Tuesday, February 9, 2010

The Pakistan Palette !

This is my article on The Pakistan Contemporary Art Show at Devi Art Foundation which appeared in the Sunday magazine "Graphiti" of The Telegraph Newspaper which has a print run of 0.5 million copies. Comments are welcome!

The art scene is back at its vibrant best! Week after week there are new shows and one of the season’s best has been assembled by Anupam Poddar at the Devi Art Foundation.

Poddar’s passion as a collector is well known but his initiative in mounting a show of his collection of Pakistan Contemporary Art gives viewers a chance to see new art from our neighbour that’s innovative and absorbing. I was also impressed with his choice of curator, Rashid Rana, one of Pakistan’s foremost contemporary artists best known for his Red Carpet & Veil series — tiny images of an abattoir forming a red carpet and pornographic images in the shape of a veil.

The exhibition of 45 artists, culled from the vast collection of Anupam and Lekha Poddar, is aptly titled Resemble Reassemble. It showcases Experimental Art rather than the miniature intricate work we associate with Pakistani art. The art which spans the past decade is fresh and for a country which has issues with travel visas and limited interactions with other countries due to security issues, strongly contemporary. It’s art with which you instantly connect and the satire, in fact, is sometimes too much in your face. It’s also refreshingly without the hype and speculation of Indian Contemporary Art.

And the icing on the cake — for me — is the show’s staging at the Devi Art Foundation in Gurgaon, a stunning museum with lots of open spaces and excellent ceiling heights where you revel in the experience of soaking in the works. I was quite impressed with the earlier works of Ayaz Jokhio, one of the participants in the recently concluded Asia Pacific Triennale in Brisbane which also had Subodh Gupta and Thukral & Tagra from India. The show featured his works from 2005 and if I look at his works today, they’ve changed quite a lot, but even in 2005 you can feel the intensity of his style.

So here are my top three picks. Imran Ahmed Khan in this installation Implode 1 has various parts of an AK 47 rifle suspended with surgical medical instruments all hanging from the ceiling in a spectacular visual display. According to him, weapons and surgical instruments are related. Both penetrate human flesh, one to kill, the other to cure, both are handled by human figures and in most cases draw blood. This was a haunting image and executed beautifully.

Implode 1 by Imran Ahmed Khan

In the second work, Amber Hammad gets herself into the photograph titled Maryam, the Arabic name for Mary. It recreates the Mother Mary & Child genre that has inspired many paintings and sculptures around the world. She recreates this image in front of traditional Islamic architecture and the photograph has a box of diapers and a book on erotic art next to it. I admired the way the artist conveyed the various dimensions of a woman’s life in an Islamic environment. It’s a subtle yet defining work with a touch of humour in it.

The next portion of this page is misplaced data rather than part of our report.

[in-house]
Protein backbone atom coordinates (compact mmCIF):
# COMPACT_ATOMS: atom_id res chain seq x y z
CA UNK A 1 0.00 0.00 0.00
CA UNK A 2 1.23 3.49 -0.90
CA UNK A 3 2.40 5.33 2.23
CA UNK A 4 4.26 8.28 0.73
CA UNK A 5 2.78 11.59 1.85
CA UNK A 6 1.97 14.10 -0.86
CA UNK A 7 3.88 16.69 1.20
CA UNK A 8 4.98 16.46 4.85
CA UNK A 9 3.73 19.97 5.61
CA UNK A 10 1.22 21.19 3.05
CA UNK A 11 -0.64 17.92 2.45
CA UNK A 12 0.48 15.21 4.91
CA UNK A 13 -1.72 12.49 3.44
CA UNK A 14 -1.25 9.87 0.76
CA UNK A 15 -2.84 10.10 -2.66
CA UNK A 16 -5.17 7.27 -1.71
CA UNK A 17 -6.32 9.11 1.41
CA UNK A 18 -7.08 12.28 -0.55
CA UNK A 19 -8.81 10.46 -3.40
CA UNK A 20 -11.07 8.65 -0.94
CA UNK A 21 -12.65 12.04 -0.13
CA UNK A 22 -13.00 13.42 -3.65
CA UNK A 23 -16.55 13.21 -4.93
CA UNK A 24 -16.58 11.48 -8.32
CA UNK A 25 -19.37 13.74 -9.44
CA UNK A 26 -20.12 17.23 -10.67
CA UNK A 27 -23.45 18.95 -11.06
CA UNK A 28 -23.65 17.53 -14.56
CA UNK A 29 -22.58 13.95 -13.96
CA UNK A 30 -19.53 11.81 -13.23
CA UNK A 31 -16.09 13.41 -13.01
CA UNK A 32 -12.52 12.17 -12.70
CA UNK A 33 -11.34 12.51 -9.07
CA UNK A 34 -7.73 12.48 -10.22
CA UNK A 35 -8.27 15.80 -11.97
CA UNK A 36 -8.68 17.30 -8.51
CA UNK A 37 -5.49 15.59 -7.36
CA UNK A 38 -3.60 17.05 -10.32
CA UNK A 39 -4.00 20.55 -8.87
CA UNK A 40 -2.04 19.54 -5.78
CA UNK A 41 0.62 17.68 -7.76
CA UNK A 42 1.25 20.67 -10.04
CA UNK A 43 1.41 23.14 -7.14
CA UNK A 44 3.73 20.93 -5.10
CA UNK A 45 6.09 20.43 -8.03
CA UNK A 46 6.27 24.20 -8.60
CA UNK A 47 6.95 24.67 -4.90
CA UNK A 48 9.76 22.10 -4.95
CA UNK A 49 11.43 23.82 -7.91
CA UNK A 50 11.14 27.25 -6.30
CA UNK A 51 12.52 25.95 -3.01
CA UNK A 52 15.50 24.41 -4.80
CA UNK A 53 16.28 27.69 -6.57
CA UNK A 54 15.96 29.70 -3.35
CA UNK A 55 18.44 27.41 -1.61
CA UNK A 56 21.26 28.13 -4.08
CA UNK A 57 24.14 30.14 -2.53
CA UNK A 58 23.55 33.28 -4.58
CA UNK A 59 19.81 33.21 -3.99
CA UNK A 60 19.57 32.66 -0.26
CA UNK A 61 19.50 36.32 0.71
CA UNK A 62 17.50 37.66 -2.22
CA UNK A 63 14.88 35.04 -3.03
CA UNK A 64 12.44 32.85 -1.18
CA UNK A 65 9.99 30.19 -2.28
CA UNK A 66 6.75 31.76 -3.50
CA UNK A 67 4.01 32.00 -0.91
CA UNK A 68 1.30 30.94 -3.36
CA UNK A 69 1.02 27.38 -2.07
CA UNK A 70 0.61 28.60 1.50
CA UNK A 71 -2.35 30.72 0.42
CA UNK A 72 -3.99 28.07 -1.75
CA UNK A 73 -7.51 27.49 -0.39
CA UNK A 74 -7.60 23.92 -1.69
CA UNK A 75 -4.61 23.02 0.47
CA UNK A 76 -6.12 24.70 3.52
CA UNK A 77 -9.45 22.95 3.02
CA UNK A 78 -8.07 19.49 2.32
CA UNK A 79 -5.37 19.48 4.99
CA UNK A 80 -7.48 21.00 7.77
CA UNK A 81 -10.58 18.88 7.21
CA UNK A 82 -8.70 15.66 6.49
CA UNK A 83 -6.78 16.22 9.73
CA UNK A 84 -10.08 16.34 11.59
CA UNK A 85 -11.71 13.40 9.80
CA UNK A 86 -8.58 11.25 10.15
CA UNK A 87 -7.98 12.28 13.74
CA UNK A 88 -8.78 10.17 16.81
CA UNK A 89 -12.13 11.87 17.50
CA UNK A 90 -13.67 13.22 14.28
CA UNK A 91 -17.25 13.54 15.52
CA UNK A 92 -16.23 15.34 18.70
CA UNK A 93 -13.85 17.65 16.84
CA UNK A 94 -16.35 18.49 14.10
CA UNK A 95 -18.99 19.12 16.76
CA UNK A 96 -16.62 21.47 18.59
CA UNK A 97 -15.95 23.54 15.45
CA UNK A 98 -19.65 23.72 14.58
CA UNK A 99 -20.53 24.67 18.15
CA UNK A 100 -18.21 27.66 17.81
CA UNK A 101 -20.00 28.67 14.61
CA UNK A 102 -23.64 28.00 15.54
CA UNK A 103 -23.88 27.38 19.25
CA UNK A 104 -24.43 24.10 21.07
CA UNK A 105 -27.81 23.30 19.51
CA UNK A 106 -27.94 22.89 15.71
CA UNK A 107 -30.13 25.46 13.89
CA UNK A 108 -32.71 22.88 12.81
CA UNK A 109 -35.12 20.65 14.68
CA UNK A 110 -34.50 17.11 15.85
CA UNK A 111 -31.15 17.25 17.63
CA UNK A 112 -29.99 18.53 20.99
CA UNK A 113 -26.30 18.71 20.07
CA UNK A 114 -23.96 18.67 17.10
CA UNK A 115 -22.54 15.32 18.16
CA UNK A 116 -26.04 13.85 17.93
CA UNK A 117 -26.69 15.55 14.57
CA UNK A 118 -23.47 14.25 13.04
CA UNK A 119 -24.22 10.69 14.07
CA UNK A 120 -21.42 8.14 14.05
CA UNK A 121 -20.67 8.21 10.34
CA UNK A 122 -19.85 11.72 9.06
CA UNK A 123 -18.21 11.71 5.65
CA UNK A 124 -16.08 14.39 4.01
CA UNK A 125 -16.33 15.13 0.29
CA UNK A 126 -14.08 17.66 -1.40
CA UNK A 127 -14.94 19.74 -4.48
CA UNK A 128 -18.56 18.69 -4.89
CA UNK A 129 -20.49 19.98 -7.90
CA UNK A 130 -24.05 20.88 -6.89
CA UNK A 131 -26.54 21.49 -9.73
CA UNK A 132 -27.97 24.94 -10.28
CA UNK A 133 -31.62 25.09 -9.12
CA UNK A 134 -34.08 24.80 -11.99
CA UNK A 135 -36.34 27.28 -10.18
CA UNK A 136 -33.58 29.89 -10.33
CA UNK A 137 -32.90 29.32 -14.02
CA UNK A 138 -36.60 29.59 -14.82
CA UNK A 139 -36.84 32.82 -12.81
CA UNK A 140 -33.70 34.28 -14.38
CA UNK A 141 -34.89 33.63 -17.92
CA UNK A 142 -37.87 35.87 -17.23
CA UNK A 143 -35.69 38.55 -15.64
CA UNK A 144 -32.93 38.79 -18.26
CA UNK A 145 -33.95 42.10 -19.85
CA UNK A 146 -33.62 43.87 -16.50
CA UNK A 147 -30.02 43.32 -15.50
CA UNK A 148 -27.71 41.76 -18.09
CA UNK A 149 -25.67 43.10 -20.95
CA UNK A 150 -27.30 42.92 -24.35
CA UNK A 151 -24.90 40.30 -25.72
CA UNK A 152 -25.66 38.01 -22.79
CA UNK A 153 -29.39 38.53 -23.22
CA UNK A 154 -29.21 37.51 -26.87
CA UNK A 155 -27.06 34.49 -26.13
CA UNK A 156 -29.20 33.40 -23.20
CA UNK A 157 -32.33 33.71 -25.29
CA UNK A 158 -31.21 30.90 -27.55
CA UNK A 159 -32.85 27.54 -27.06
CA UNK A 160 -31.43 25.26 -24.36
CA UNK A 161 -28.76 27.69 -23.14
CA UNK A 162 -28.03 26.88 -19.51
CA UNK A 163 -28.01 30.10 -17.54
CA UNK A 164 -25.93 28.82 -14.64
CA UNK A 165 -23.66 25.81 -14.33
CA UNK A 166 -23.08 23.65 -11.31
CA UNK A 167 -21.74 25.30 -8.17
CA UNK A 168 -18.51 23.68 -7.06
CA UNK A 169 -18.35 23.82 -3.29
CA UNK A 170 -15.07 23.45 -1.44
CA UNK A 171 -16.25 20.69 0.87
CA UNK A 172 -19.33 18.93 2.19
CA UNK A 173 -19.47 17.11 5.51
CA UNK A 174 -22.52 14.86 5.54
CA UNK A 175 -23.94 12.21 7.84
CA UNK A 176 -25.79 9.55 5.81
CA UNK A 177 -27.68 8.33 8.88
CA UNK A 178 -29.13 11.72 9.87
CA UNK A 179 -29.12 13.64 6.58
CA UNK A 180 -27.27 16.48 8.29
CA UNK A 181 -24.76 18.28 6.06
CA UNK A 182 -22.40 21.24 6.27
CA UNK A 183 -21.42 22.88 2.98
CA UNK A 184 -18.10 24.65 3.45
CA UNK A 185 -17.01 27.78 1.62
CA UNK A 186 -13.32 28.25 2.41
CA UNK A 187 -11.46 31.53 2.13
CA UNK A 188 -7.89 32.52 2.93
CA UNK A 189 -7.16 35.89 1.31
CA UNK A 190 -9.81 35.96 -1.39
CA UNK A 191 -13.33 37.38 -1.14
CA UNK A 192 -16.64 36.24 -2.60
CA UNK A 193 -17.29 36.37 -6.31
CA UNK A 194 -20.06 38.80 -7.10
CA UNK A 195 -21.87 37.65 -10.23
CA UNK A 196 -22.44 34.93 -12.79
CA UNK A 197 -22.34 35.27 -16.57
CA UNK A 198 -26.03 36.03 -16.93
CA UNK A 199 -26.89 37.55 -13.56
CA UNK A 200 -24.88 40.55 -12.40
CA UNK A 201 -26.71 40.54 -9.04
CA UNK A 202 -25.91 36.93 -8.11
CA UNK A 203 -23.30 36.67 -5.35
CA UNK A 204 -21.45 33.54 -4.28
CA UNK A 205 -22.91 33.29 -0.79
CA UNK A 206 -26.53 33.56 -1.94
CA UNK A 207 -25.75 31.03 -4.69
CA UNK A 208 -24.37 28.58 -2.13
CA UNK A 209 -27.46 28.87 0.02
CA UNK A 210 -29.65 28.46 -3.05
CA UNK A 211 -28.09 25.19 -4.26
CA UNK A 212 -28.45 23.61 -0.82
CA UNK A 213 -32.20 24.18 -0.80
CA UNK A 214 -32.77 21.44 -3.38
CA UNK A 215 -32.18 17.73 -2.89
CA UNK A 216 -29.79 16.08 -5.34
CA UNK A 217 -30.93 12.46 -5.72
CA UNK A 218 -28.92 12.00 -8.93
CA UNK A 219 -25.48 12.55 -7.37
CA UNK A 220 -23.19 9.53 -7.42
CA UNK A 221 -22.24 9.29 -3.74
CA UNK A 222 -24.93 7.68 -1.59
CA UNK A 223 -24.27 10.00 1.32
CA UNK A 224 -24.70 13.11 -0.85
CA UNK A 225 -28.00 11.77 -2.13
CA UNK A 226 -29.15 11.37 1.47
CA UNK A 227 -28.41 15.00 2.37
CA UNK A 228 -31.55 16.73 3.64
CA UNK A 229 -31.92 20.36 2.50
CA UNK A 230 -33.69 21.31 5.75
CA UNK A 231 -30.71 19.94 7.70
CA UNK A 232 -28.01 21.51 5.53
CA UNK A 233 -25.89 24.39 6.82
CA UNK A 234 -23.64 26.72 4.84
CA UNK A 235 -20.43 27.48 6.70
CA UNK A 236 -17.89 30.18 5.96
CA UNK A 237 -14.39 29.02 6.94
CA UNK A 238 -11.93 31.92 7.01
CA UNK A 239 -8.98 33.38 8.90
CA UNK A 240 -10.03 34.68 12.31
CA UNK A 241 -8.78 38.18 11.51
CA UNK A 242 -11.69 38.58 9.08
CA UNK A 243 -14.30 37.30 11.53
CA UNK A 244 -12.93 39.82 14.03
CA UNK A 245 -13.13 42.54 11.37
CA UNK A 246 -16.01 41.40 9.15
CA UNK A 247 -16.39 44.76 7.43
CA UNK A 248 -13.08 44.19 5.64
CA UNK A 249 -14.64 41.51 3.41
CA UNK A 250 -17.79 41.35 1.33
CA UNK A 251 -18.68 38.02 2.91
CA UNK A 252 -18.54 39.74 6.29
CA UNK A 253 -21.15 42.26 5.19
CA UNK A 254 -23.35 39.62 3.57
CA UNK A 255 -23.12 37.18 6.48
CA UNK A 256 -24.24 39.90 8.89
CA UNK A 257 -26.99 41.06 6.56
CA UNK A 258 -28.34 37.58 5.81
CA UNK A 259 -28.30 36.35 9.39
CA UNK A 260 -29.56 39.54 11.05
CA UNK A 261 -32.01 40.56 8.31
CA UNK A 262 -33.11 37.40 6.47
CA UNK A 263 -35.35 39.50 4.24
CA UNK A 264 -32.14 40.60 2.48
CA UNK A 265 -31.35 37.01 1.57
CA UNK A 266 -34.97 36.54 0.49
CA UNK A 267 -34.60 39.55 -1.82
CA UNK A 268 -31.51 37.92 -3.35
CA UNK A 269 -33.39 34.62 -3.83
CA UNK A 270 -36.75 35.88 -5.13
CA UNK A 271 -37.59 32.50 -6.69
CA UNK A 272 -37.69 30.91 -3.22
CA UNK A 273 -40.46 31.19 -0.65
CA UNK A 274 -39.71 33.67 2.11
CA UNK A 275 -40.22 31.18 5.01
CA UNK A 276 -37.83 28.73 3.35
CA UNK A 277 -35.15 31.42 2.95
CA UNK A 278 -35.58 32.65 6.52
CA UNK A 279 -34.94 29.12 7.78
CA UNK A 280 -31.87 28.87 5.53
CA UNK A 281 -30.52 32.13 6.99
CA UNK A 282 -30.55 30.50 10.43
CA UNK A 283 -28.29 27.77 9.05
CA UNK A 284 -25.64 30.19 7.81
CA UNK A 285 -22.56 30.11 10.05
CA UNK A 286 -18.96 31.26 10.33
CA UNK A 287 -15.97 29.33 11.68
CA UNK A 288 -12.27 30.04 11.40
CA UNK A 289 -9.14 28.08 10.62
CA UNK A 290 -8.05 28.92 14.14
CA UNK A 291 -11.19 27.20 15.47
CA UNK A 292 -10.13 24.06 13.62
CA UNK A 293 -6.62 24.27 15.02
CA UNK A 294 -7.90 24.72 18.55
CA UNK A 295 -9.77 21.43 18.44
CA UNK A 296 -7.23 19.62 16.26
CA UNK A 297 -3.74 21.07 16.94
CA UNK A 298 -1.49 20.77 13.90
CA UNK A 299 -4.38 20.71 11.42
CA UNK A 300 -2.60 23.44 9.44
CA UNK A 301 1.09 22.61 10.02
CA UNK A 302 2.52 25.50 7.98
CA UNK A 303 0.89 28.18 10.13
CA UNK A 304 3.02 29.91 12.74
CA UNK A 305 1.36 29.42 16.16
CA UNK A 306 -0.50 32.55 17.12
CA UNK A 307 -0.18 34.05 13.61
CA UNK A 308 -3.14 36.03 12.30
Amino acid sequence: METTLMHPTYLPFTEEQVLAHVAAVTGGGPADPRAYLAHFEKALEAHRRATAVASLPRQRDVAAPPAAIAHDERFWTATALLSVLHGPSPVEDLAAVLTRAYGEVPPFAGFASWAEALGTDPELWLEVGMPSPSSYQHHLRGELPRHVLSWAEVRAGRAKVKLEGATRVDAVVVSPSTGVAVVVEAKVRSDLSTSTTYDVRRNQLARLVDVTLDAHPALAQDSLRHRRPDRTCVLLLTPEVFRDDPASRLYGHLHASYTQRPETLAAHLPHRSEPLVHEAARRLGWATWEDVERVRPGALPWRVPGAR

Amber Hammad’s Maryam

And of course, no commentary on Pakistan Contemporary Art can still be complete without some miniature work in it. Nusra Latif Qureshi has lived in Australia for many years and in this work, titled Rainbird, For What Place Are You Crying?, maybe the lovers pointing to some distant location in the work is her own longing for her country –— a yearning shared by all Diaspora artists. Her work, an excellent fusion of miniature art with an exploration of personal, social and political histories, is stunning. Take note specially of her deft use of striking colours and the subtle intricacies inspired by the traditional miniature work.

Rainbird, For What Place Are You Crying? by Nusra Latif Qureshi

I have also been collecting Pakistan Contemporary Art for the last two years and have been impressed with the quality of the work. The values are also quite reasonable especially for the quality of work available. It’s not difficult to get a nice work from a younger contemporary artist for around Rs 50,000 and even experienced contemporary artists are all available in the Rs 2 lakh to Rs 4 lakh range. Some of the galleries showing such cutting edge Pakistan Contemporary Art are Green Cardamom in London and Grey Noise in Lahore.

So if you are looking for art which is a commentary on the times in which we live, start looking at Pakistan Contemporary Art seriously. There’s some great art across the border just waiting to be collected! And if you are ever in the vicinity also do take a trip down to Gurgaon as the show stays open till May 10.

Kapil Chopra is Senior Vice President of Oberoi Hotels & Resorts.He writes a blog on collecting and investing in Indian Contemporary Art at also writes for The Telegraph newspaper in the Sunday magazine " Graphiti" every fortnight. In Delhi, he writes for "The Mail Today " newspaper and "First City" magazine.